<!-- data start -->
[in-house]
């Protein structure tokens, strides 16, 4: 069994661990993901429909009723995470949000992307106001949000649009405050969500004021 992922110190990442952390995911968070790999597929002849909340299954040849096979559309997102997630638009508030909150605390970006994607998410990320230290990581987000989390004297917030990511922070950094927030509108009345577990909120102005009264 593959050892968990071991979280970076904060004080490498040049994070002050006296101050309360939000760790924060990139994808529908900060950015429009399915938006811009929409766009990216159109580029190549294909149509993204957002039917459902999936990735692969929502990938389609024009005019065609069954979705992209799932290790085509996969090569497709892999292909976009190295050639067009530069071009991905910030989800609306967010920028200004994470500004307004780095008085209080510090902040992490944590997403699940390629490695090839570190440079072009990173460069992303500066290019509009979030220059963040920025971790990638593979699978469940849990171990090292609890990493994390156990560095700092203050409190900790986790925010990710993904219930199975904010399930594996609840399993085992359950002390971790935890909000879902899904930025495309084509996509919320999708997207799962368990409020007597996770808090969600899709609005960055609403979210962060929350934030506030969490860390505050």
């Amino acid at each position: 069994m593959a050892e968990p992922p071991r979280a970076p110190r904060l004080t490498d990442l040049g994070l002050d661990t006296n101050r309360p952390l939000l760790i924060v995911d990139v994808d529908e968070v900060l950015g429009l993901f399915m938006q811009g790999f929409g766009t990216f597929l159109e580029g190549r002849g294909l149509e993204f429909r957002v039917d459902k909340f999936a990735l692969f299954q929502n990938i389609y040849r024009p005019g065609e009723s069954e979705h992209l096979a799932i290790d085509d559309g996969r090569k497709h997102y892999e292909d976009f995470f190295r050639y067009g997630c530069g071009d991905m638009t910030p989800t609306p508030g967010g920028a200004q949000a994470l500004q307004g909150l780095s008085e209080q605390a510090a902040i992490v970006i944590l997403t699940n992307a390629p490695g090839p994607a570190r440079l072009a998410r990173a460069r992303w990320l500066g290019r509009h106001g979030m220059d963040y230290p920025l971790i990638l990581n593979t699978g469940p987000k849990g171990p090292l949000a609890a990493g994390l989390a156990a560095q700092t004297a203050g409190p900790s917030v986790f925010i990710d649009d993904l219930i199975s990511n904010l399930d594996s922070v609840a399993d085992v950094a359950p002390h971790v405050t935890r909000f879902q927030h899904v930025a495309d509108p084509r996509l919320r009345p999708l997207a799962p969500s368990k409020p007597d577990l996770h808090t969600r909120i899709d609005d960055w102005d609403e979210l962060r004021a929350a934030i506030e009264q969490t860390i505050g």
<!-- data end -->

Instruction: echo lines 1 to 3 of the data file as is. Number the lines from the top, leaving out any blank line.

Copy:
[in-house]
């Protein structure tokens, strides 16, 4: 069994661990993901429909009723995470949000992307106001949000649009405050969500004021 992922110190990442952390995911968070790999597929002849909340299954040849096979559309997102997630638009508030909150605390970006994607998410990320230290990581987000989390004297917030990511922070950094927030509108009345577990909120102005009264 593959050892968990071991979280970076904060004080490498040049994070002050006296101050309360939000760790924060990139994808529908900060950015429009399915938006811009929409766009990216159109580029190549294909149509993204957002039917459902999936990735692969929502990938389609024009005019065609069954979705992209799932290790085509996969090569497709892999292909976009190295050639067009530069071009991905910030989800609306967010920028200004994470500004307004780095008085209080510090902040992490944590997403699940390629490695090839570190440079072009990173460069992303500066290019509009979030220059963040920025971790990638593979699978469940849990171990090292609890990493994390156990560095700092203050409190900790986790925010990710993904219930199975904010399930594996609840399993085992359950002390971790935890909000879902899904930025495309084509996509919320999708997207799962368990409020007597996770808090969600899709609005960055609403979210962060929350934030506030969490860390505050």
């Amino acid at each position: 069994m593959a050892e968990p992922p071991r979280a970076p110190r904060l004080t490498d990442l040049g994070l002050d661990t006296n101050r309360p952390l939000l760790i924060v995911d990139v994808d529908e968070v900060l950015g429009l993901f399915m938006q811009g790999f929409g766009t990216f597929l159109e580029g190549r002849g294909l149509e993204f429909r957002v039917d459902k909340f999936a990735l692969f299954q929502n990938i389609y040849r024009p005019g065609e009723s069954e979705h992209l096979a799932i290790d085509d559309g996969r090569k497709h997102y892999e292909d976009f995470f190295r050639y067009g997630c530069g071009d991905m638009t910030p989800t609306p508030g967010g920028a200004q949000a994470l500004q307004g909150l780095s008085e209080q605390a510090a902040i992490v970006i944590l997403t699940n992307a390629p490695g090839p994607a570190r440079l072009a998410r990173a460069r992303w990320l500066g290019r509009h106001g979030m220059d963040y230290p920025l971790i990638l990581n593979t699978g469940p987000k849990g171990p090292l949000a609890a990493g994390l989390a156990a560095q700092t004297a203050g409190p900790s917030v986790f925010i990710d649009d993904l219930i199975s990511n904010l399930d594996s922070v609840a399993d085992v950094a359950p002390h971790v405050t935890r909000f879902q927030h899904v930025a495309d509108p084509r996509l919320r009345p999708l997207a799962p969500s368990k409020p007597d577990l996770h808090t969600r909120i899709d609005d960055w102005d609403e979210l962060r004021a929350a934030i506030e009264q969490t860390i505050g």